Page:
Integrative Multiomics to Dissect the Lung Transcriptional Landscape of Pulmonary Arterial Hypertension

Jason Hong*, Brenda Wong, Christopher J. Rhodes, Zeyneb Kurt, Tae-Hwi Schwantes-An, Elizabeth A. Mickler, Stefan Gräf, Mélanie Eyries, Katie A. Lutz, Michael W. Pauciulo, Richard C. Trembath, David Montani, Nicholas W. Morrell, Martin R. Wilkins, William C. Nichols, David-Alexandre Trégouët, Micheala A. Aldred, Ankit A. Desai, Rubin M. Tuder, Mark W. GeraciMansoureh Eghbali, Robert S. Stearman, Xia Yang

*Corresponding author for this work

Research output: Working paperPreprint

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Pulmonary arterial hypertension (PAH) remains an incurable and often fatal disease despite currently available therapies. Multiomics systems biology analysis can shed new light on PAH pathobiology and inform translational research efforts. Using RNA sequencing on the largest PAH lung biobank to date (96 disease and 52 control), we aim to identify gene co-expression network modules associated with PAH and potential therapeutic targets. Co-expression network analysis was performed to identify modules of co-expressed genes which were then assessed for and prioritized by importance in PAH, regulatory role, and therapeutic potential via integration with clinicopathologic data, human genome-wide association studies (GWAS) of PAH, lung Bayesian regulatory networks, single-cell RNA-sequencing data, and pharmacotranscriptomic profiles. We identified a co-expression module of 266 genes, called the pink module, which may be a response to the underlying disease process to counteract disease progression in PAH. This module was associated not only with PAH severity such as increased PVR and intimal thickness, but also with compensated PAH such as lower number of hospitalizations, WHO functional class and NT-proBNP. GWAS integration demonstrated the pink module is enriched for PAH-associated genetic variation in multiple cohorts. Regulatory network analysis revealed that BMPR2 regulates the main target of FDA-approved riociguat, GUCY1A2, in the pink module. Analysis of pathway enrichment and pink hub genes (i.e. ANTXR1 and SFRP4) suggests the pink module inhibits Wnt signaling and epithelial-mesenchymal transition. Cell type deconvolution showed the pink module correlates with higher vascular cell fractions (i.e. myofibroblasts). A pharmacotranscriptomic screen discovered ubiquitin-specific peptidases (USPs) as potential therapeutic targets to mimic the pink module signature. Our multiomics integrative study uncovered a novel gene subnetwork associated with clinicopathologic severity, genetic risk, specific vascular cell types, and new therapeutic targets in PAH. Future studies are warranted to investigate the role and therapeutic potential of the pink module and targeting USPs in PAH.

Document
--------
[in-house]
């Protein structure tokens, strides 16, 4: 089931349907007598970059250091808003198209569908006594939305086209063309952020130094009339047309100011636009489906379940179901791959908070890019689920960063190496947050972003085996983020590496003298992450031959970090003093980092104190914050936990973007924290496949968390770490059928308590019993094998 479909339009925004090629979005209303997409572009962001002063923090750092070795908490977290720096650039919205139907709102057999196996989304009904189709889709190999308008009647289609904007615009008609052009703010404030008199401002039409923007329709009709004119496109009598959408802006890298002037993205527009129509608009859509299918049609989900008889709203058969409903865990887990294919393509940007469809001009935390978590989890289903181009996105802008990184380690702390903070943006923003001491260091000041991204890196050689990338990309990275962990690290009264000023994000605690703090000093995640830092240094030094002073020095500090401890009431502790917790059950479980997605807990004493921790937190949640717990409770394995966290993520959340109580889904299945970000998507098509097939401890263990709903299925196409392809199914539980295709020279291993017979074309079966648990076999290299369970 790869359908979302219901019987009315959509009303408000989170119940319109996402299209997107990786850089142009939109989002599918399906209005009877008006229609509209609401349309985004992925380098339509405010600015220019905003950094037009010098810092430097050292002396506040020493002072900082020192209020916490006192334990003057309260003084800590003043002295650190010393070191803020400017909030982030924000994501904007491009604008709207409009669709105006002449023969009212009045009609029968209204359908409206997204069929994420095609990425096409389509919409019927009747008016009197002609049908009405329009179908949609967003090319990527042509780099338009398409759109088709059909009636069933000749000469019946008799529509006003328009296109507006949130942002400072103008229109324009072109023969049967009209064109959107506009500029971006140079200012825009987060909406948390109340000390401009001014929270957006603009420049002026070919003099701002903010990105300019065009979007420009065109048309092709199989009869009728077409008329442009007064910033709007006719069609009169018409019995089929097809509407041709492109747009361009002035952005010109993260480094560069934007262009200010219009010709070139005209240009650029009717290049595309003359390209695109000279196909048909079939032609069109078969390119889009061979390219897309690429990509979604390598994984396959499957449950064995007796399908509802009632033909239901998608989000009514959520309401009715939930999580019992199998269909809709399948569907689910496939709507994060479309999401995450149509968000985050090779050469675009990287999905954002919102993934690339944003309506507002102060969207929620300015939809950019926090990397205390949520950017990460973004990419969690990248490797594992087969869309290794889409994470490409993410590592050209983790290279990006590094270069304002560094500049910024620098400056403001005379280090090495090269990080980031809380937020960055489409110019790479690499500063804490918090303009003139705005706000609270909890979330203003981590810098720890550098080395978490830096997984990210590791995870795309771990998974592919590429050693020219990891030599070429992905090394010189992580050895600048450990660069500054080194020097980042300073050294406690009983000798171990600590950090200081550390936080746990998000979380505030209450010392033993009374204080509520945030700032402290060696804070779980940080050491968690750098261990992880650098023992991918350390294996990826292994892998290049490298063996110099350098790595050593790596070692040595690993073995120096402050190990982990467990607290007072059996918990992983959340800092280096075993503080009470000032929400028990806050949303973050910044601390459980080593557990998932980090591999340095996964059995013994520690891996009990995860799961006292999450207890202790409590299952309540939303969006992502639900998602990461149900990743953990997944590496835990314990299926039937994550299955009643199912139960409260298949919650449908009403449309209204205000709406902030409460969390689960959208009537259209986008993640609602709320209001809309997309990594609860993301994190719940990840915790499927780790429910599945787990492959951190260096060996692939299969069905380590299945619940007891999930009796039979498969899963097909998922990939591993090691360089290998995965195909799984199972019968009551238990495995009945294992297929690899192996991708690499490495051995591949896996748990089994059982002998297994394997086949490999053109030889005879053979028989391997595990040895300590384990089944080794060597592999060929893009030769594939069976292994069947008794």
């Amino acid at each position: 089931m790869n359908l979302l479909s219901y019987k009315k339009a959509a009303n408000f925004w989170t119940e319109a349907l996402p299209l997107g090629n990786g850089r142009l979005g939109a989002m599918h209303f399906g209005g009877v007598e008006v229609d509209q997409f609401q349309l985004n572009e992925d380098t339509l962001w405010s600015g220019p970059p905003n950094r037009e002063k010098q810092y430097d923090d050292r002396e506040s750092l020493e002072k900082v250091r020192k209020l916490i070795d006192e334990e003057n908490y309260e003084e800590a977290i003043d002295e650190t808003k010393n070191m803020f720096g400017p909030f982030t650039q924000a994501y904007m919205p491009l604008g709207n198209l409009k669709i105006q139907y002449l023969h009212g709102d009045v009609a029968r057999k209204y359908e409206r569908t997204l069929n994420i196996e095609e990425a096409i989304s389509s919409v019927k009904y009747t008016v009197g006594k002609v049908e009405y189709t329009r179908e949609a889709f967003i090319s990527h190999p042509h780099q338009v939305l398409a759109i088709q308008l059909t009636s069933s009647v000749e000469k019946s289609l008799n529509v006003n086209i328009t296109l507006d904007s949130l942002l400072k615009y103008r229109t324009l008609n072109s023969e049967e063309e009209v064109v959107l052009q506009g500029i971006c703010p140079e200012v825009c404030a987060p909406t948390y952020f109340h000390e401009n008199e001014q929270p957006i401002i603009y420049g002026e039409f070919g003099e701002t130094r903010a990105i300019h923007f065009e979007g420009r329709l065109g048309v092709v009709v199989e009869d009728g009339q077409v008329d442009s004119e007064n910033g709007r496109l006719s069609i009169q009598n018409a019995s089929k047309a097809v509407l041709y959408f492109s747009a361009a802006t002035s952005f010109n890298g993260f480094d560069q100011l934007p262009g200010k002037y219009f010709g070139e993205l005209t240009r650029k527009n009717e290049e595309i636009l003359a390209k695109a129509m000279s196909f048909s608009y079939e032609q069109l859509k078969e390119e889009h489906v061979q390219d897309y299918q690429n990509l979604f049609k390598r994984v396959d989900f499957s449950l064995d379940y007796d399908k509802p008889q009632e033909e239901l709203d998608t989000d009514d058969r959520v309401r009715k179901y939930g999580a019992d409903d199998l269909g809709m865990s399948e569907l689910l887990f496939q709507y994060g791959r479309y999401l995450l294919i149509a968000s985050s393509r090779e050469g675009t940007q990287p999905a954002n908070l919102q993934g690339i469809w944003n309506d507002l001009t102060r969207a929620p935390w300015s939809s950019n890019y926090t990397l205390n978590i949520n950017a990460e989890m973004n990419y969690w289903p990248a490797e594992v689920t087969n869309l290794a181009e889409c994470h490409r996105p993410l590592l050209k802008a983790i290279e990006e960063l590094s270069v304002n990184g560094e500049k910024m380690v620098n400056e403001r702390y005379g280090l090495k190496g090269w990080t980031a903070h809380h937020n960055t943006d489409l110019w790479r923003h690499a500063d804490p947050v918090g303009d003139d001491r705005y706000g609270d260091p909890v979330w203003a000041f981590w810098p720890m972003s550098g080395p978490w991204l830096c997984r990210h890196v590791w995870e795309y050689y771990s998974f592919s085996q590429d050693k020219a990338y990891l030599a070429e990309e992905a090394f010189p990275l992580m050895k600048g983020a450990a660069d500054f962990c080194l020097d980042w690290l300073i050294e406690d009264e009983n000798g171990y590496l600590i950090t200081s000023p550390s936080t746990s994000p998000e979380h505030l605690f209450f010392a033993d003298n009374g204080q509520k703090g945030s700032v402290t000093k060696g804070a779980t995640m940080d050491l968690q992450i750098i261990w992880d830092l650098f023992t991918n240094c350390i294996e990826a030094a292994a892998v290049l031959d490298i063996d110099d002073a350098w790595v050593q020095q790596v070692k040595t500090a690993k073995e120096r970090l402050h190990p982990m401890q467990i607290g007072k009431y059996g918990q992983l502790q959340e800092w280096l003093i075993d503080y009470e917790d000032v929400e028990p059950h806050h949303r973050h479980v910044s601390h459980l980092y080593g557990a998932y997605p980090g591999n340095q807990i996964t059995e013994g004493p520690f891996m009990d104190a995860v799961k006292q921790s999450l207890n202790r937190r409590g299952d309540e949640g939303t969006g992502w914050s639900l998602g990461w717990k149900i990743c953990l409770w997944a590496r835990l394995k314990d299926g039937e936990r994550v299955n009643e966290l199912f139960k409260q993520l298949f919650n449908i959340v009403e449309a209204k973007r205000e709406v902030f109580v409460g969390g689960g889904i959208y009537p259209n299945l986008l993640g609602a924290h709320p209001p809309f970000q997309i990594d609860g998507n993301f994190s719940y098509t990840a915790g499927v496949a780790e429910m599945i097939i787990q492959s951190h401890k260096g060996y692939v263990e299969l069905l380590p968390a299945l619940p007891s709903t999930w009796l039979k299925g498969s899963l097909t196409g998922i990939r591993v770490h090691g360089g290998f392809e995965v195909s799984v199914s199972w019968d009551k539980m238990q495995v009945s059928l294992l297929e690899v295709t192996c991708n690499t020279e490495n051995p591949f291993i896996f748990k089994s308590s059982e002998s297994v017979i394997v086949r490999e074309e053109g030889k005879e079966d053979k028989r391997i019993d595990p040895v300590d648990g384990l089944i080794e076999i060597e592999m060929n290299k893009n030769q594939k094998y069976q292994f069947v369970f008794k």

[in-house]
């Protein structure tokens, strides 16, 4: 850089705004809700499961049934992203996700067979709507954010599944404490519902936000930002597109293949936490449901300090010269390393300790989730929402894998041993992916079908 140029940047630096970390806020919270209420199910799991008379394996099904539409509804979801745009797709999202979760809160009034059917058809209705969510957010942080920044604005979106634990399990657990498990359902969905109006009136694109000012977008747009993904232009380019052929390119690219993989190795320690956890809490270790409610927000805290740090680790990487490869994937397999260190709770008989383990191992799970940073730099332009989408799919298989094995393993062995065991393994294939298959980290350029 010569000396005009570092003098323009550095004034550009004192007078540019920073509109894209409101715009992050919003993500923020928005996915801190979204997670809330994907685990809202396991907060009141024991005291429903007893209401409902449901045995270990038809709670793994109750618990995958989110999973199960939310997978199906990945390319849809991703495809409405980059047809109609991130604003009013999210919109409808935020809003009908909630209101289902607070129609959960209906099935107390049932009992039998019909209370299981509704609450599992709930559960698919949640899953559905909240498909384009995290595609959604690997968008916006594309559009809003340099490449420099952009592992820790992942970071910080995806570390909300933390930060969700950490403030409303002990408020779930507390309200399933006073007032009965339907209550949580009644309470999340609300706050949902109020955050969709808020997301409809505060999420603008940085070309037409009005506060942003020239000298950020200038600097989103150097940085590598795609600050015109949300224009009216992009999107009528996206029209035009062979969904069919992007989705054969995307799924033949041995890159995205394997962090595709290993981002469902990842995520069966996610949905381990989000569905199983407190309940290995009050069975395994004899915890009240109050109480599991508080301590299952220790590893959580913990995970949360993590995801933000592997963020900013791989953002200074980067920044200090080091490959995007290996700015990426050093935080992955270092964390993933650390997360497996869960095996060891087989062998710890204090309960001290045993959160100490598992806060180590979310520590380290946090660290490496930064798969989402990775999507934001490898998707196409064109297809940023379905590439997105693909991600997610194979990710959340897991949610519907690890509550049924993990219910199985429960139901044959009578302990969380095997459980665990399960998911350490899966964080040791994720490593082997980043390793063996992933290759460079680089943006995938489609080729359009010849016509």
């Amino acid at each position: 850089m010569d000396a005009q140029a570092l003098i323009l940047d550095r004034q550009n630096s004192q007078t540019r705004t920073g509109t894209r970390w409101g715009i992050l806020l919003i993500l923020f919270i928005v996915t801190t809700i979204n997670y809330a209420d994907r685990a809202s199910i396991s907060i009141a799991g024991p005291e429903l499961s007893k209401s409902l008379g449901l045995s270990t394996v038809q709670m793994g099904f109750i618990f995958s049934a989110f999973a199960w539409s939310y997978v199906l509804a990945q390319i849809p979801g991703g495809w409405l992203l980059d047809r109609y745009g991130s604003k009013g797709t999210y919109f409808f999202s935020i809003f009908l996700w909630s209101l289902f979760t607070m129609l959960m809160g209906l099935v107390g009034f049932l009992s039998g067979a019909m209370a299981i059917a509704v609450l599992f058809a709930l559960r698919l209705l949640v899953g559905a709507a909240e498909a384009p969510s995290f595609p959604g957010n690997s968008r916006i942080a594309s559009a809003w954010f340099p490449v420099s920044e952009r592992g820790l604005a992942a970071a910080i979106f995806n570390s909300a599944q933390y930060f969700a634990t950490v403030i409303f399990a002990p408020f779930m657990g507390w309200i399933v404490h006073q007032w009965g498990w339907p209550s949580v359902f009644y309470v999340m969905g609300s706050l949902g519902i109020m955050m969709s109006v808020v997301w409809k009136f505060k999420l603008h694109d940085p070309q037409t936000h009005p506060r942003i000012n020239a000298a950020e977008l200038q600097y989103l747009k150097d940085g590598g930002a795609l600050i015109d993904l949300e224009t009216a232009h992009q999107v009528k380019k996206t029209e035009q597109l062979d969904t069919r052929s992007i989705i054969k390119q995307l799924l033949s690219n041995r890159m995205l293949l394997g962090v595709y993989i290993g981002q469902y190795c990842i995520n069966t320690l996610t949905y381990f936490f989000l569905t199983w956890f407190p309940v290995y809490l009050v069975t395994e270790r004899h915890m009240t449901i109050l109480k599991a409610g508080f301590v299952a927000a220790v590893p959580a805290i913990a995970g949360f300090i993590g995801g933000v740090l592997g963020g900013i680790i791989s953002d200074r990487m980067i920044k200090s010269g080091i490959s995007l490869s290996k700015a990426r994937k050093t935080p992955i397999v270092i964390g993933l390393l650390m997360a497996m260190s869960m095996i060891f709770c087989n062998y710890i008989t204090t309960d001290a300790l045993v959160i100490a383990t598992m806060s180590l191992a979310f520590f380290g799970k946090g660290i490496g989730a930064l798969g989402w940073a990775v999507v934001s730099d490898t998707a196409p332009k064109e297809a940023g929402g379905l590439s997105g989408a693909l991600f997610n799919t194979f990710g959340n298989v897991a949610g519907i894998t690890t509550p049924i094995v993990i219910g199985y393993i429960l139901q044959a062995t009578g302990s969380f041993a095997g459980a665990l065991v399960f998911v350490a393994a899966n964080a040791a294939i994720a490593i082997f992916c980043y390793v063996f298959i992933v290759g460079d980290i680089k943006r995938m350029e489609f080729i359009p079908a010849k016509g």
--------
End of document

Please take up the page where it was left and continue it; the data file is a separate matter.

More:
Original languageEnglish
Place of PublicationCold Spring Harbor, US
Number of pages63
Publication statusSubmitted - 16 Jan 2023


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